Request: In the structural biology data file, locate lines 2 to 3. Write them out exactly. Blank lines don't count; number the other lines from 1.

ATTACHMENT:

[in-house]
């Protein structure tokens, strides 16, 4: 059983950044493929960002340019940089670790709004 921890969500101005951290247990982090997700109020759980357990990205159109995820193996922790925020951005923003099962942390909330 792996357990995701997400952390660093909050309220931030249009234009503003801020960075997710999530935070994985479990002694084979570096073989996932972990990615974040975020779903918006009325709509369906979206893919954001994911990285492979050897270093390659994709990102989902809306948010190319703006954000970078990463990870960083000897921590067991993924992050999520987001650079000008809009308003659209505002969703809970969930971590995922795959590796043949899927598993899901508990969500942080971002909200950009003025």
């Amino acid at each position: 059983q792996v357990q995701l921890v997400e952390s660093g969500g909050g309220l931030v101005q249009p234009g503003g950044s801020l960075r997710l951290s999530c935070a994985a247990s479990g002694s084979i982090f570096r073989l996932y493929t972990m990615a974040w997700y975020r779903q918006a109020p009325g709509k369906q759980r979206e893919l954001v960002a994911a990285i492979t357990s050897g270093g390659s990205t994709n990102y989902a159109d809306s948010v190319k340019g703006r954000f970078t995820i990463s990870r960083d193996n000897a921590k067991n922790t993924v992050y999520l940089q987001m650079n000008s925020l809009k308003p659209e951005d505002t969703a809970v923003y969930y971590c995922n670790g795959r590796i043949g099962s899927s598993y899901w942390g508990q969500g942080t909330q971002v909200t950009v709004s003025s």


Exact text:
């Protein structure tokens, strides 16, 4: 059983950044493929960002340019940089670790709004 921890969500101005951290247990982090997700109020759980357990990205159109995820193996922790925020951005923003099962942390909330 792996357990995701997400952390660093909050309220931030249009234009503003801020960075997710999530935070994985479990002694084979570096073989996932972990990615974040975020779903918006009325709509369906979206893919954001994911990285492979050897270093390659994709990102989902809306948010190319703006954000970078990463990870960083000897921590067991993924992050999520987001650079000008809009308003659209505002969703809970969930971590995922795959590796043949899927598993899901508990969500942080971002909200950009003025």
């Amino acid at each position: 059983q792996v357990q995701l921890v997400e952390s660093g969500g909050g309220l931030v101005q249009p234009g503003g950044s801020l960075r997710l951290s999530c935070a994985a247990s479990g002694s084979i982090f570096r073989l996932y493929t972990m990615a974040w997700y975020r779903q918006a109020p009325g709509k369906q759980r979206e893919l954001v960002a994911a990285i492979t357990s050897g270093g390659s990205t994709n990102y989902a159109d809306s948010v190319k340019g703006r954000f970078t995820i990463s990870r960083d193996n000897a921590k067991n922790t993924v992050y999520l940089q987001m650079n000008s925020l809009k308003p659209e951005d505002t969703a809970v923003y969930y971590c995922n670790g795959r590796i043949g099962s899927s598993y899901w942390g508990q969500g942080t909330q971002v909200t950009v709004s003025s």